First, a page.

MANCHESTER — School officials say they are taking a cautious approach to “de-leveling” and have no plans at this point to eliminate advanced-track courses.
Assistant Superintendent David Ryan told members of the school board’s Curriculum and Instruction Committee Tuesday that plans to institute a pilot program at one of the city’s middle schools, in which students of differing abilities would be taught in the same classroom, were only in the discussion phase.
“There was no action taken on it, and we have not made plans to move forward on it,” he said.
Last month, Ryan told the committee that de-leveling was an important way to address the district’s “achievement gap” — the disparity between the academic performance of white and minority students.
Several parents and residents have raised concerns about eliminating leveled courses, including two residents at Tuesday’s meeting. Some school board members have also criticized moves toward de-leveling, arguing they would deprive high-achieving students of all races of opportunities.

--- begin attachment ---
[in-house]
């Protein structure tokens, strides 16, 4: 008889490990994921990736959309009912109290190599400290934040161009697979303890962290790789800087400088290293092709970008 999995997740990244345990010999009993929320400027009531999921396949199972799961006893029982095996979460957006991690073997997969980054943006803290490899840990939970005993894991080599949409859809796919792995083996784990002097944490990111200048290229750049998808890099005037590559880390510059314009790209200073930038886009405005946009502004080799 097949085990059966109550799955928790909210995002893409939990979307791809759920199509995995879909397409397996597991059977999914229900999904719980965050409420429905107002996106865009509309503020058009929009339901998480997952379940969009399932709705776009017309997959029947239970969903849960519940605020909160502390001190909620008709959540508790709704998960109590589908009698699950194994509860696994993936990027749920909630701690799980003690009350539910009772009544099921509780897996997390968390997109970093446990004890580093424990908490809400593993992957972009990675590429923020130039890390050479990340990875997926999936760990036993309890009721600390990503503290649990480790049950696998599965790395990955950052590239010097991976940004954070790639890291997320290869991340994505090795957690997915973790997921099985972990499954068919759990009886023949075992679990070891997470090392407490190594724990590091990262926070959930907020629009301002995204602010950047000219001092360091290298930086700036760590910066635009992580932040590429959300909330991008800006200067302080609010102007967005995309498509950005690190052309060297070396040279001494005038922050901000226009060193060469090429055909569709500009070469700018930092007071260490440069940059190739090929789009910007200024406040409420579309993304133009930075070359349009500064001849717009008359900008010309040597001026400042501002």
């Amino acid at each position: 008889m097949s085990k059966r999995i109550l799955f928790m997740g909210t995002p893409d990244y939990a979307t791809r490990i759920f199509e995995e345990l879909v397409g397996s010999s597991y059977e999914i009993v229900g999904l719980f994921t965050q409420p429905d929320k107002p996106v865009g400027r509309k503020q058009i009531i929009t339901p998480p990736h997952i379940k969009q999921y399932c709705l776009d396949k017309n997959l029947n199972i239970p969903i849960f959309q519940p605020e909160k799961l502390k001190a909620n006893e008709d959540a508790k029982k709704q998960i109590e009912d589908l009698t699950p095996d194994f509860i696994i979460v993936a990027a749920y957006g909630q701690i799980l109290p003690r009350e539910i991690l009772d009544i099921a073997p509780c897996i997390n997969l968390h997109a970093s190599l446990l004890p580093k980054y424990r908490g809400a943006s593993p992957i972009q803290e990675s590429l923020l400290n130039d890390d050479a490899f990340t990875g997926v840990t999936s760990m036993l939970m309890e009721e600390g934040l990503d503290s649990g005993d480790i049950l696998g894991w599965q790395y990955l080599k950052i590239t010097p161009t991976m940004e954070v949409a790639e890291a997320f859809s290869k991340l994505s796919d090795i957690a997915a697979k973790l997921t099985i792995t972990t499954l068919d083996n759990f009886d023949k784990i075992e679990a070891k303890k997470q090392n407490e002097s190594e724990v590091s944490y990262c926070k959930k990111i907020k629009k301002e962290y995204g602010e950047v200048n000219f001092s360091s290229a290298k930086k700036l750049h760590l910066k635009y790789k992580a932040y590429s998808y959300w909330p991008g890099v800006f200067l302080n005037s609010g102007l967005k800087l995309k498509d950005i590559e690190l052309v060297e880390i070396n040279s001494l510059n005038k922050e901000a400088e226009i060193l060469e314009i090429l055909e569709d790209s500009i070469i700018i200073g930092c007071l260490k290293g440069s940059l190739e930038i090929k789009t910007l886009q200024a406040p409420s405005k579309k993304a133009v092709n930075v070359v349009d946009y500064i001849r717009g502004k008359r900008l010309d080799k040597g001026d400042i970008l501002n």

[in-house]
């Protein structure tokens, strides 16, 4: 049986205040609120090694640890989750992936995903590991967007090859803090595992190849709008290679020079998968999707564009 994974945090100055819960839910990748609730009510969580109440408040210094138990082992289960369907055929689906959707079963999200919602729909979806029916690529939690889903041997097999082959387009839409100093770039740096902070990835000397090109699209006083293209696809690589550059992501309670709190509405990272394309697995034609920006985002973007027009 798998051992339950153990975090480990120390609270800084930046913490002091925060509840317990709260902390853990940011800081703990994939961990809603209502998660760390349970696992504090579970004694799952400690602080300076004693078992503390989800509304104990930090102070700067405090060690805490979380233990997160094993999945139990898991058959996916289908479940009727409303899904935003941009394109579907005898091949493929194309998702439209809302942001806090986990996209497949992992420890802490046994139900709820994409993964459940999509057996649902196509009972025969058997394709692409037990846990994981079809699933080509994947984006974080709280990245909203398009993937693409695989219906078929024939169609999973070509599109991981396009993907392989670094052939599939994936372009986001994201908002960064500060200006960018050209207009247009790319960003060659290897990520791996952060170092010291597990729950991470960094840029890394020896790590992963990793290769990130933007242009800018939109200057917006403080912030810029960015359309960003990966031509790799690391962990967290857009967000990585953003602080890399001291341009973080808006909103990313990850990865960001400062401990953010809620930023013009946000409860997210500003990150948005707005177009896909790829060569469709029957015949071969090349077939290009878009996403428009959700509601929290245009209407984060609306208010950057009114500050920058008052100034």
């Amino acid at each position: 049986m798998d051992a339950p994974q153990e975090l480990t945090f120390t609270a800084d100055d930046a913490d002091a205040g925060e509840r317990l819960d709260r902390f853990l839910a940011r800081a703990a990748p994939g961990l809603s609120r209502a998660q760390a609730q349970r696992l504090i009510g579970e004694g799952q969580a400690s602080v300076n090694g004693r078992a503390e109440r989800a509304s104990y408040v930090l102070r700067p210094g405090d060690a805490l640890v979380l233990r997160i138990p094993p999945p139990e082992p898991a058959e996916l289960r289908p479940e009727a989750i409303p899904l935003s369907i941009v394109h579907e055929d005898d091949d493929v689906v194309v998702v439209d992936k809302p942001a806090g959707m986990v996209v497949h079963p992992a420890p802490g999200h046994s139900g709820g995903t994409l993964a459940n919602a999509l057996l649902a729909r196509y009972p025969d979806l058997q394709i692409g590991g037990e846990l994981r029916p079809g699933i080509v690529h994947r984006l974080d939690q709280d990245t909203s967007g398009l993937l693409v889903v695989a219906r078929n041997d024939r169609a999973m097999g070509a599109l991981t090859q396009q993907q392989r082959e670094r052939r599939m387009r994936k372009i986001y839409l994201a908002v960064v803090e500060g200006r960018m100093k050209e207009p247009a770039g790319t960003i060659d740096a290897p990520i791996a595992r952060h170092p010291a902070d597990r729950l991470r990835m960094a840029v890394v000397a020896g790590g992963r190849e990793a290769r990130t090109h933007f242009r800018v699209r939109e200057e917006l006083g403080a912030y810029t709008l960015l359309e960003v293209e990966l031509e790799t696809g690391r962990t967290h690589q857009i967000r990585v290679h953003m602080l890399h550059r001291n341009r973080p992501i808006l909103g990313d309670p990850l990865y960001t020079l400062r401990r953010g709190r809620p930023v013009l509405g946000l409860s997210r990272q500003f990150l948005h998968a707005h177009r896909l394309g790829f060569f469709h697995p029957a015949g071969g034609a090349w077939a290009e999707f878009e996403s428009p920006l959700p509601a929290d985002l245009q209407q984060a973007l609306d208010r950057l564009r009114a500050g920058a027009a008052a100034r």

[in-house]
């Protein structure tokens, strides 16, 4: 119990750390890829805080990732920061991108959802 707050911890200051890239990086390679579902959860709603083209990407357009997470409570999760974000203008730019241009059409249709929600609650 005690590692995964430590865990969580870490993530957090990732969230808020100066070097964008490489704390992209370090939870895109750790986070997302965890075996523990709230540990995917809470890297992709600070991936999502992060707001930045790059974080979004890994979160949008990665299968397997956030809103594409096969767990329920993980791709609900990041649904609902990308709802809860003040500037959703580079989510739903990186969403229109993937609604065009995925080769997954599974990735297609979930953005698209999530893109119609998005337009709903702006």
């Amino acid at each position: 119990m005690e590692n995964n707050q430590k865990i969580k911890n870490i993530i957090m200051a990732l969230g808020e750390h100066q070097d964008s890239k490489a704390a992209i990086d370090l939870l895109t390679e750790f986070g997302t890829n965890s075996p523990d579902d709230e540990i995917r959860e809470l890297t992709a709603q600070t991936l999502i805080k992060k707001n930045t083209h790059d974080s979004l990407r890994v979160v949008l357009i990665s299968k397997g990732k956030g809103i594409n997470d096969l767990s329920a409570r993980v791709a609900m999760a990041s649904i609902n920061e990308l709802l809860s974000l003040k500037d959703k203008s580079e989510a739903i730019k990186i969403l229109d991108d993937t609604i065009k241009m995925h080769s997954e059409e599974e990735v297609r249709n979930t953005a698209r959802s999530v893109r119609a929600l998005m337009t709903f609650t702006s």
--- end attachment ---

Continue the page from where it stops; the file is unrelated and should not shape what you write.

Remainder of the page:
The meeting began with a statement from committee Chairman Erika Connors, Ward 8, stressing that any changes to the current level-based organization of classes in the middle and high schools would only happen cautiously and with input from parents.
“Over the next few months we’ll be working on the achievement gap that exists,” Connors said after the meeting. “We may look at leveling and how we track students, but we’re also going to be looking at how to expand AP (advanced placement) opportunities for all students ... We’re going to be very cautious. We won’t be sacrificing the needs of one group of students to meet the needs of another group of students.”